Most Aren’t Ready for IFRS on the CPA Exam

Last year, the AICPA Board of Examiners made it clear that though a roadmap for IFRS adoption in US financial reporting might be a ways off, it intended to start testing IFRS in Financial Accounting and Reporting (mostly, we’ll get to that in a second) in the first window of 2011. Just a friendly reminder, that’s only three testing windows away.

But what gives? According to the 2009 KPMG-AAA Faculty Survey, only 8% of respondents felt as though at least half of their accounting faculty were qualified to teach IFRS. Meanwhile, 70% of professors said their most significant challenge to teaching IFRS was finding room for it in the curriculum.

As far as I am aware, State Boards of Accountancy have not shown a desire to require IFRS coursework to be eligible to sit for the CPA exam at this time.

The Big 87654 committed to pushing IFRS in college classrooms as early as May of 2008 (months before the SEC announced an IFRS adoption roadmap) and they are still tossing millions at the initiative.


In December of 2008, The Summa’s Professor Albrecht insisted that the Big 87654 had certainly chosen the right candidate, lobbying Obama to accomplish their IFRS goals. Why? “Obscene profits,” he says, pointing to campaign contributions and Obama’s subsequent pro-IFRS SEC Chair pick as signs that IFRS doomsday is upon us. A little over a year later, the SEC appears too busy chasing “crime” and playing catch up to issue a clear directive on IFRS in the US.

So? How can the AICPA BoE insist on testing information that A) accounting students still aren’t being taught and B) isn’t widely understood or practiced by most CPAs in the US?

I certainly get what the AICPA is trying to do and if nothing else, they probably want to show off that their awesome psychometric CPA exam technology is OMGamazing! and ready to adapt in a timely and efficient manner. But pushing IFRS on unsuspecting CPA exam candidates isn’t really the way to demonstrate that.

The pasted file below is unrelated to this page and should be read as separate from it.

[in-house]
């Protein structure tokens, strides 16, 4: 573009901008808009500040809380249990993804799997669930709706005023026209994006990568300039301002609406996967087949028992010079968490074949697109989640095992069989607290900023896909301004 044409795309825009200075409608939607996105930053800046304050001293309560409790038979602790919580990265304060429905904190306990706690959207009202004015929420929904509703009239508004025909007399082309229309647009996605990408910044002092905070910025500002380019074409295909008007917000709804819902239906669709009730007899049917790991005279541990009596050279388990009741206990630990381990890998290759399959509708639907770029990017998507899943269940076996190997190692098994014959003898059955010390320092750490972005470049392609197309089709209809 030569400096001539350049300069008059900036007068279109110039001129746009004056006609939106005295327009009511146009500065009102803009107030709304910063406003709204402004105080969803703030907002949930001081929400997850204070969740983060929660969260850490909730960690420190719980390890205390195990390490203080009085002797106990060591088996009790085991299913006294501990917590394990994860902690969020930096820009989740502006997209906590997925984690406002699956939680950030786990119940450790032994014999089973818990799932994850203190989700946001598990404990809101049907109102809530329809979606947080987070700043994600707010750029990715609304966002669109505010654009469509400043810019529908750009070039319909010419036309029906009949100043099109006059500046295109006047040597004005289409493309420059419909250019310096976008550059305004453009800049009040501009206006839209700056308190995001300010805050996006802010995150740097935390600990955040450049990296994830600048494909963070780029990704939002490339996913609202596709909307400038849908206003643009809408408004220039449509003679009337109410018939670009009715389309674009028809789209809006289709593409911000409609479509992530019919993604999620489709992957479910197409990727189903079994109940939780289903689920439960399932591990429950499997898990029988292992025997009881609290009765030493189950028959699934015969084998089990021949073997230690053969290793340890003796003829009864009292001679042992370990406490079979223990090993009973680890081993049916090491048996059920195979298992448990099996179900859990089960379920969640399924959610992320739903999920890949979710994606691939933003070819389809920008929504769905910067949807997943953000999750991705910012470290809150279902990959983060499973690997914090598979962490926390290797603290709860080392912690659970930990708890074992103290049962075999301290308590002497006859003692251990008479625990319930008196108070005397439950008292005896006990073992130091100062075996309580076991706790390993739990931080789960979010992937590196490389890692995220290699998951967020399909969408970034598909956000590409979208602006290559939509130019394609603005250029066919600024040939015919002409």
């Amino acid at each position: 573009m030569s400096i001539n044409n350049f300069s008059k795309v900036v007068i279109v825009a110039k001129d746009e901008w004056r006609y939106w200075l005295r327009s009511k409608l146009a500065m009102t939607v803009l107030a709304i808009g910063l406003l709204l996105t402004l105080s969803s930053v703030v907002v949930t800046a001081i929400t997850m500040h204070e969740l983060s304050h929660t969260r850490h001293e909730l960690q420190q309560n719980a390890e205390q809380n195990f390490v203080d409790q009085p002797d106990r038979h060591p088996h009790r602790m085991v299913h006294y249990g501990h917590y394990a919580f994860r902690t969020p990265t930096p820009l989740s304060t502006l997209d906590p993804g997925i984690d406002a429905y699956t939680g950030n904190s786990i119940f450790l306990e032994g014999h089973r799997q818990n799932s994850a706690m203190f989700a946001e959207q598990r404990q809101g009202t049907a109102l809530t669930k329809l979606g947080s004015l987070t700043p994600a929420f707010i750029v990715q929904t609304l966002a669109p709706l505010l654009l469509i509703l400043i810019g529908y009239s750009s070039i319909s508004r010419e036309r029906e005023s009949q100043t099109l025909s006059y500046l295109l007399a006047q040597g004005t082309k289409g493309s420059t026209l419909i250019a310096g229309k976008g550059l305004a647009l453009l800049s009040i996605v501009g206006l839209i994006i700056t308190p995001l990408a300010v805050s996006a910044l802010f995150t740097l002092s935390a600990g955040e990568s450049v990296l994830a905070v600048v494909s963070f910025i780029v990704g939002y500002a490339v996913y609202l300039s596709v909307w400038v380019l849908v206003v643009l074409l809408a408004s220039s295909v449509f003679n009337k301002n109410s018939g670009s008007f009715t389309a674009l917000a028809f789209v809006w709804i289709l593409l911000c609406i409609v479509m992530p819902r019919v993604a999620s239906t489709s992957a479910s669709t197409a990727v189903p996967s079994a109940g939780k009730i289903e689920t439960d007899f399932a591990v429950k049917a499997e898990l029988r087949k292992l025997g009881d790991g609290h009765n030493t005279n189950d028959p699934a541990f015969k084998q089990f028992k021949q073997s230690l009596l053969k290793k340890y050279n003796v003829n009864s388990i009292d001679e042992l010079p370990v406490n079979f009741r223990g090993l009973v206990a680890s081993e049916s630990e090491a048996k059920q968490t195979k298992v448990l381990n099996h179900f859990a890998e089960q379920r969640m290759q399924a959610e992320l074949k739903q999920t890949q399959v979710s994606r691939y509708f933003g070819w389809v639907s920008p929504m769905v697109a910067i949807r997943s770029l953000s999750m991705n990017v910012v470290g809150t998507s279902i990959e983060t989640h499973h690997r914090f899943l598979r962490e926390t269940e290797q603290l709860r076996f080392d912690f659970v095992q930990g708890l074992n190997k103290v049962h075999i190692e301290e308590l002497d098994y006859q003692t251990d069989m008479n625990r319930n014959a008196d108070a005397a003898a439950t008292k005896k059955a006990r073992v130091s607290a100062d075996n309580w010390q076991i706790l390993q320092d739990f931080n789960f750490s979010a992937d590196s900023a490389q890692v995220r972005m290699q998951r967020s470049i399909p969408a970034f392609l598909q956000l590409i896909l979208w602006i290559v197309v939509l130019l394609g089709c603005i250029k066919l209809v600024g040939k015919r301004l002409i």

Is it just a coincidence that now the AICPA is prepared to reevaluate their scoring process after the first two testing windows of 2011? Even they know this is an awful idea.

Last year, the AICPA Board of Examiners made it clear that though a roadmap for IFRS adoption in US financial reporting might be a ways off, it intended to start testing IFRS in Financial Accounting and Reporting (mostly, we’ll get to that in a second) in the first window of 2011. Just a friendly reminder, that’s only three testing windows away.

But what gives? According to the 2009 KPMG-AAA Faculty Survey, only 8% of respondents felt as though at least half of their accounting faculty were qualified to teach IFRS. Meanwhile, 70% of professors said their most significant challenge to teaching IFRS was finding room for it in the curriculum.

As far as I am aware, State Boards of Accountancy have not shown a desire to require IFRS coursework to be eligible to sit for the CPA exam at this time.

The Big 87654 committed to pushing IFRS in college classrooms as early as May of 2008 (months before the SEC announced an IFRS adoption roadmap) and they are still tossing millions at the initiative.


In December of 2008, The Summa’s Professor Albrecht insisted that the Big 87654 had certainly chosen the right candidate, lobbying Obama to accomplish their IFRS goals. Why? “Obscene profits,” he says, pointing to campaign contributions and Obama’s subsequent pro-IFRS SEC Chair pick as signs that IFRS doomsday is upon us. A little over a year later, the SEC appears too busy chasing “crime” and playing catch up to issue a clear directive on IFRS in the US.

So? How can the AICPA BoE insist on testing information that A) accounting students still aren’t being taught and B) isn’t widely understood or practiced by most CPAs in the US?

I certainly get what the AICPA is trying to do and if nothing else, they probably want to show off that their awesome psychometric CPA exam technology is OMGamazing! and ready to adapt in a timely and efficient manner. But pushing IFRS on unsuspecting CPA exam candidates isn’t really the way to demonstrate that.

Is it just a coincidence that now the AICPA is prepared to reevaluate their scoring process after the first two testing windows of 2011? Even they know this is an awful idea.

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